Breast cancer is relatively common and affects approximately 12% of all women at some time in their life. About 5-10% of women with breast cancer have an inherited form of the disease. The underlying cause is a change (mutation) in the genetic material (DNA), in the sections of DNA known as genes.
BRCA1 and BRCA2
For a number of years it has been possible to carry out DNA testing for mutations in the high-risk genes. These high-risk genes, with names derived from the English words BReast CAncer, are called BRCA1 and BRCA2. These mutations also confer an increased risk for ovarian cancer.
In Western Europe, one particular variant in the CHEK2 gene (the CHEK2*1100delC risk variant) is common. In the Netherlands, 1 person in 100 (1%) carries this CHEK2 risk variant and this mutation appears to occur more frequently in families with multiple cases of breast cancer (5%). Being a carrier of this variant confers only a slightly increased risk of breast cancer in women who do not have breast cancer in the family, whereas women in breast cancer families face a greatly increased risk of breast cancer. This is probably due to having this variant in combination with other unknown risk genes, and to environmental risk factors (lifestyle, etc.).
Women with a mutation in BRCA1 or BRCA2 are advised to undergo annual breast examination by a specialist and a yearly MRI from the age of 25, and an annual MRI and mammography conducted by an outpatient clinic for hereditary tumors (PET) from age 30. Between the ages of 60 to 75 years you can participate in the population screening program.
From age 35-40 years preventive removal of the ovaries and fallopian tubes should be seriously considered by women who are known carriers of a BRCA mutation shown by DNA research.
The clinical geneticist or genetic counsellor will discuss this and other advice with you and arrange for a referral to the outpatient clinic hereditary tumours (PET).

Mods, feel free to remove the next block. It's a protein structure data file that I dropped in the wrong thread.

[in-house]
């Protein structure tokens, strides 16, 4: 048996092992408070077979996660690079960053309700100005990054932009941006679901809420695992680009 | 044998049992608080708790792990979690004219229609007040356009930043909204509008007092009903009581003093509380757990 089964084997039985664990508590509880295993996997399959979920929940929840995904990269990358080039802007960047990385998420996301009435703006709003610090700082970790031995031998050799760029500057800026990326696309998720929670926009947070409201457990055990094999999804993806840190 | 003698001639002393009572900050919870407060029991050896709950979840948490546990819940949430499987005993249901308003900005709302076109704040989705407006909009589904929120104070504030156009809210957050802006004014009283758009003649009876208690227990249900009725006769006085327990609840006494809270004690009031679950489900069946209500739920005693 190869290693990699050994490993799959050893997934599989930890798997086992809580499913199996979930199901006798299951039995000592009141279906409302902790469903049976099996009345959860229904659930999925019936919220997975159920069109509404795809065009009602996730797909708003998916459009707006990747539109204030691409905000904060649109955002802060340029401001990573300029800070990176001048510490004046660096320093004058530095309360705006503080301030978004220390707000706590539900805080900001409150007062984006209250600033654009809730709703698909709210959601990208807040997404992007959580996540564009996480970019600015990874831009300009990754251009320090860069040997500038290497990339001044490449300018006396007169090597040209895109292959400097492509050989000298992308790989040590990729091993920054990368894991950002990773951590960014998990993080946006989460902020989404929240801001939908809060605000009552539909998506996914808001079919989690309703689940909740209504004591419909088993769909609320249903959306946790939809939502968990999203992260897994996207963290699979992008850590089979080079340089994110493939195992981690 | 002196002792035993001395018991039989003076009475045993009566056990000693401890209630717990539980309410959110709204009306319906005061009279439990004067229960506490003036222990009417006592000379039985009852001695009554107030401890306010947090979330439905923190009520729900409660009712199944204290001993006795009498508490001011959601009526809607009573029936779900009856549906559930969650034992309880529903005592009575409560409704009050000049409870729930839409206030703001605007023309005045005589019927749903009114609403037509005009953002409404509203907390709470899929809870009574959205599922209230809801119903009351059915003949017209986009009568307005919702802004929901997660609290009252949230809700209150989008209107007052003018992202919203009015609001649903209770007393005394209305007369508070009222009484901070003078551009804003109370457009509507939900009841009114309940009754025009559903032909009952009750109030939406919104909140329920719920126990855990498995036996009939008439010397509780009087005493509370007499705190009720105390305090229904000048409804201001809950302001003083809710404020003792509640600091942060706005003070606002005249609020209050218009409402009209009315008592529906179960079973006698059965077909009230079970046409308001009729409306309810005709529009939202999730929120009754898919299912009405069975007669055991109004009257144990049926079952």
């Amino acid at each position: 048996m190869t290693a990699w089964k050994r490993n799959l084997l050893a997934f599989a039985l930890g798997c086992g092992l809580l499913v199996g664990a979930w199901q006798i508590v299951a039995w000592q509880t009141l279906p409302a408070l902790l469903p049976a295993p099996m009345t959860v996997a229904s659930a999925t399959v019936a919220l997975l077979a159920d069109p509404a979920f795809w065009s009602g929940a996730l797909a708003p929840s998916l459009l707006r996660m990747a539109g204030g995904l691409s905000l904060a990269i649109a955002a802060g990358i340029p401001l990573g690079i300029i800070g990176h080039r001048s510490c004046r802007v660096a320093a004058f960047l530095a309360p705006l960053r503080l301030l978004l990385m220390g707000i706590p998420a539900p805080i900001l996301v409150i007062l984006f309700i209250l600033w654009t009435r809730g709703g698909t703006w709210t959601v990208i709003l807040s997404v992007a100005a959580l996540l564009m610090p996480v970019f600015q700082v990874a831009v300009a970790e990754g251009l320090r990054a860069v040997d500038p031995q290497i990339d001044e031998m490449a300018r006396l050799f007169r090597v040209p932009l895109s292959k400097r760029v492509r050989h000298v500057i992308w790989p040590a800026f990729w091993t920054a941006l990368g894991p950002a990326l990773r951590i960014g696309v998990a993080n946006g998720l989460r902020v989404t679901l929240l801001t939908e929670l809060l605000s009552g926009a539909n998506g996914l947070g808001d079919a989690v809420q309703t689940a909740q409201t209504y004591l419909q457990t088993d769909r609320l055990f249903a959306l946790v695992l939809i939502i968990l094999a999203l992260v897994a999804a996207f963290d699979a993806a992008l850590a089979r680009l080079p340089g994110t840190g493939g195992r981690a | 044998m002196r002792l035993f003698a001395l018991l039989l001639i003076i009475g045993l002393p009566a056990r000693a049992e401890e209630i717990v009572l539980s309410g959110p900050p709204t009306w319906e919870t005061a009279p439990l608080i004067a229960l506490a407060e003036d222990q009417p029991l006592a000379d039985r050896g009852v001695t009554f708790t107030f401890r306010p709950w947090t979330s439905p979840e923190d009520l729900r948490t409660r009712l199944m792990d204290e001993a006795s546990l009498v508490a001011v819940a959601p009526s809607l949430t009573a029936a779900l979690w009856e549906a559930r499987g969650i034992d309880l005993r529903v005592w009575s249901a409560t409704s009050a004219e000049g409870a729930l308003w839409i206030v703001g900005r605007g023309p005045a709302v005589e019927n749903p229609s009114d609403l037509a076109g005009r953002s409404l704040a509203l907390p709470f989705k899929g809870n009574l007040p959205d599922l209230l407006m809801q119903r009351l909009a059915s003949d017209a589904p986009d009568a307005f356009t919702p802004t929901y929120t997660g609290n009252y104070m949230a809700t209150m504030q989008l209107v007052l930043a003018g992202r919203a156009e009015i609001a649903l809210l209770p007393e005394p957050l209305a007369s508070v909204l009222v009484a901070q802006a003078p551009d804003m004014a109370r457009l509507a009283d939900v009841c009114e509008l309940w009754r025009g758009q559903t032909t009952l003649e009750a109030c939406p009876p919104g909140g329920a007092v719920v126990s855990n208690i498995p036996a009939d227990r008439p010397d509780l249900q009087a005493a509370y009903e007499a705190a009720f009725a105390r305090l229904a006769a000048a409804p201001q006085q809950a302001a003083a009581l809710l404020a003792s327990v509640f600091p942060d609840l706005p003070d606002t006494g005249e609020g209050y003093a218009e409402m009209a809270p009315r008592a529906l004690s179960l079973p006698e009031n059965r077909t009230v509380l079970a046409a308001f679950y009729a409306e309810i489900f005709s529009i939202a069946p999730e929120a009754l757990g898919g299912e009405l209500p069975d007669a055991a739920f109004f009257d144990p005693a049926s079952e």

The LUMC has assembled a multidisciplinary team for this condition consisting of clinical geneticists (including Prof. Dr. C.J. van Asperen), gynaecologists (including Dr. K.N. Gaarenstroom), (plastic) surgeons (including Dr. B.G. Molenkamp, Prof. Dr. R.A.E.M. Tollenaar) and pathologists (Prof.dr. V.T.H.B.M. Smit).
Psychological support during the process of genetic testing is also available (Prof. A. Tibben, mw. drs. L. van der Meer and Mw. dr. J. Gopie).
There is abundant information available via the websites http://www.brca.nl/ and http://www.borstkanker.nl/. In addition to this site, useful and reliable information can be found at http://www.erfelijkheid.nl/. This website is also very useful for medical professionals.
In the LUMC we are investigating families which carry DNA variants in the BRCA1 and BRCA2 genes whose clinical significance remains unclear; in other words, it is not yet certain whether these DNA variants actually cause the disease. In addition, we will retrospectively analyze families with breast cancer in which no BRCA1 or BRCA2 mutation was previously found to determine whether these families carry mutations in other genes. If necessary, a family member will be informed of any relevant finding.
Finally, we will consider the psychological consequences of a BRCA1 or BRCA2 mutation in women in relation to the decision to opt for preventive (breast/ovarian) surgery, and what the long-term level of satisfaction is with this operation. To learn more about our research, please visit the website https://www.hebon.nl/ or the research page of the Department of Clinical Genetics website at the LUMC.